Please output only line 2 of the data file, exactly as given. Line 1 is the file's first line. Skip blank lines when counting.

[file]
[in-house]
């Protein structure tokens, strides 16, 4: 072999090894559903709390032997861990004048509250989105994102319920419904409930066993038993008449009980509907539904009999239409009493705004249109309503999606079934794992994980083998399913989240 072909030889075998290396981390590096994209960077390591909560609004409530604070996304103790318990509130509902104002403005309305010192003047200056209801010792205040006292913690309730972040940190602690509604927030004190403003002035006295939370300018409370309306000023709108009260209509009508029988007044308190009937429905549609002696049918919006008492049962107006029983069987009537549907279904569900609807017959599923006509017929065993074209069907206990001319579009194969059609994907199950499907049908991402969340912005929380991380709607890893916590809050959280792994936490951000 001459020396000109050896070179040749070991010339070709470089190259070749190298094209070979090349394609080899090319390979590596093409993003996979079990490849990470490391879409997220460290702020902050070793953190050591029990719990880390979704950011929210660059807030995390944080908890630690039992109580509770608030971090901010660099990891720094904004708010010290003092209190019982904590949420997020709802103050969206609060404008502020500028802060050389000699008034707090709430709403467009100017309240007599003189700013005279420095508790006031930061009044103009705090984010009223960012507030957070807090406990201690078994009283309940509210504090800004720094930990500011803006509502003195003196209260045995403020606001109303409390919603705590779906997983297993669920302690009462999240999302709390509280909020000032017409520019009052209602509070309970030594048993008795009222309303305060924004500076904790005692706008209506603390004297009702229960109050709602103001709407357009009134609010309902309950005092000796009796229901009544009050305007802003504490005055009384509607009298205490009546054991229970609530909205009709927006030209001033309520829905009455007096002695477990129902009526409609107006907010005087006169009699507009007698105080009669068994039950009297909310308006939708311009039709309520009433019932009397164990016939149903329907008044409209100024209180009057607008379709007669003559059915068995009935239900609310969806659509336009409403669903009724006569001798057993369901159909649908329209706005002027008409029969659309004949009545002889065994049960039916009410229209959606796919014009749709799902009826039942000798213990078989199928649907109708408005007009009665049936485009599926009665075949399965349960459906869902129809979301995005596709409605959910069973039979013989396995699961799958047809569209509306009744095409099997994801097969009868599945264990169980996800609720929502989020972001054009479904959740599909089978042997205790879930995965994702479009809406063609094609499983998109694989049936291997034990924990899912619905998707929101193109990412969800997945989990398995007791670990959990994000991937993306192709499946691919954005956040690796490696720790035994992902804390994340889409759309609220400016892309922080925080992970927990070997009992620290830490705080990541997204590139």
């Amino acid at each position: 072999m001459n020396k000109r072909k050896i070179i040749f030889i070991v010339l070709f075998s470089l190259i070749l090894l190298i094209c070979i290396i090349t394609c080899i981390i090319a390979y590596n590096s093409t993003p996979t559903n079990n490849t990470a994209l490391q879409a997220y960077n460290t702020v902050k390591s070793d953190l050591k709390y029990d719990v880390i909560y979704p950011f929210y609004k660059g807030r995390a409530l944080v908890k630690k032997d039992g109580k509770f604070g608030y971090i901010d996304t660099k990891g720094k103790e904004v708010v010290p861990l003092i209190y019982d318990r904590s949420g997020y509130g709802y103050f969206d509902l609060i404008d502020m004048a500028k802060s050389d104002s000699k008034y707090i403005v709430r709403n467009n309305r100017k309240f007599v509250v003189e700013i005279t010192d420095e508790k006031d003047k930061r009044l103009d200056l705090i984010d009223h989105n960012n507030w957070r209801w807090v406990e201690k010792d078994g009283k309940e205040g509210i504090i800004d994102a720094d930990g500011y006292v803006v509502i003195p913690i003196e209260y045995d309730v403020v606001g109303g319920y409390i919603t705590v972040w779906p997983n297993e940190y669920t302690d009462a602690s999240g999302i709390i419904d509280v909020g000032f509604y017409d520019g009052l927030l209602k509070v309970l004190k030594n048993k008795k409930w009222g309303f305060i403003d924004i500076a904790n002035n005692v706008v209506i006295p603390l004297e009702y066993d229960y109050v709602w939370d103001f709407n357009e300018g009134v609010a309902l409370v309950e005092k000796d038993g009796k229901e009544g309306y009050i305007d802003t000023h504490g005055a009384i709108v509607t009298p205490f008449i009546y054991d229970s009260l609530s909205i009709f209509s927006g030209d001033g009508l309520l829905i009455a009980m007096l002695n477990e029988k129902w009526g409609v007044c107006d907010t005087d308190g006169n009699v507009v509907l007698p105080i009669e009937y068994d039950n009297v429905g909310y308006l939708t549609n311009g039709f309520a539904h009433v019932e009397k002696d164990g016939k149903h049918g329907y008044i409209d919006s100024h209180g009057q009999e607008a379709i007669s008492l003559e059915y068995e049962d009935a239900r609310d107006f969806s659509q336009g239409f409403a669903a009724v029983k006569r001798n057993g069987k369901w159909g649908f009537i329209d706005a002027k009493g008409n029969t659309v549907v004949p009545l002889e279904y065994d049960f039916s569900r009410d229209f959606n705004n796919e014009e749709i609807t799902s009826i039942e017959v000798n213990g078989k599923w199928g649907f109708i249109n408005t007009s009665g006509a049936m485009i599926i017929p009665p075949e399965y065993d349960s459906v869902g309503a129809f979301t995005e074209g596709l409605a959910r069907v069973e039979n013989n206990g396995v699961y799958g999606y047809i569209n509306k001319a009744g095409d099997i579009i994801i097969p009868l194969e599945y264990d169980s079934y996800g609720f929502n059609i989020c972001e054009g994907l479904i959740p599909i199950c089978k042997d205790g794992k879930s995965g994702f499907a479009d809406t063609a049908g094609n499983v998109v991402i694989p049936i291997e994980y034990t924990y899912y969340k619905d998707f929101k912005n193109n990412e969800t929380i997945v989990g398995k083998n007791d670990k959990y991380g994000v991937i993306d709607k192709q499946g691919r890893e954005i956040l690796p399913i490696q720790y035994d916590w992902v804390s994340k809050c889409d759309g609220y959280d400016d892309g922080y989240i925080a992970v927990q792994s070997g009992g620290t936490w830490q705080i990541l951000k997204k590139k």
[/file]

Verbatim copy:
């Protein structure tokens, strides 16, 4: 072999090894559903709390032997861990004048509250989105994102319920419904409930066993038993008449009980509907539904009999239409009493705004249109309503999606079934794992994980083998399913989240 072909030889075998290396981390590096994209960077390591909560609004409530604070996304103790318990509130509902104002403005309305010192003047200056209801010792205040006292913690309730972040940190602690509604927030004190403003002035006295939370300018409370309306000023709108009260209509009508029988007044308190009937429905549609002696049918919006008492049962107006029983069987009537549907279904569900609807017959599923006509017929065993074209069907206990001319579009194969059609994907199950499907049908991402969340912005929380991380709607890893916590809050959280792994936490951000 001459020396000109050896070179040749070991010339070709470089190259070749190298094209070979090349394609080899090319390979590596093409993003996979079990490849990470490391879409997220460290702020902050070793953190050591029990719990880390979704950011929210660059807030995390944080908890630690039992109580509770608030971090901010660099990891720094904004708010010290003092209190019982904590949420997020709802103050969206609060404008502020500028802060050389000699008034707090709430709403467009100017309240007599003189700013005279420095508790006031930061009044103009705090984010009223960012507030957070807090406990201690078994009283309940509210504090800004720094930990500011803006509502003195003196209260045995403020606001109303409390919603705590779906997983297993669920302690009462999240999302709390509280909020000032017409520019009052209602509070309970030594048993008795009222309303305060924004500076904790005692706008209506603390004297009702229960109050709602103001709407357009009134609010309902309950005092000796009796229901009544009050305007802003504490005055009384509607009298205490009546054991229970609530909205009709927006030209001033309520829905009455007096002695477990129902009526409609107006907010005087006169009699507009007698105080009669068994039950009297909310308006939708311009039709309520009433019932009397164990016939149903329907008044409209100024209180009057607008379709007669003559059915068995009935239900609310969806659509336009409403669903009724006569001798057993369901159909649908329209706005002027008409029969659309004949009545002889065994049960039916009410229209959606796919014009749709799902009826039942000798213990078989199928649907109708408005007009009665049936485009599926009665075949399965349960459906869902129809979301995005596709409605959910069973039979013989396995699961799958047809569209509306009744095409099997994801097969009868599945264990169980996800609720929502989020972001054009479904959740599909089978042997205790879930995965994702479009809406063609094609499983998109694989049936291997034990924990899912619905998707929101193109990412969800997945989990398995007791670990959990994000991937993306192709499946691919954005956040690796490696720790035994992902804390994340889409759309609220400016892309922080925080992970927990070997009992620290830490705080990541997204590139």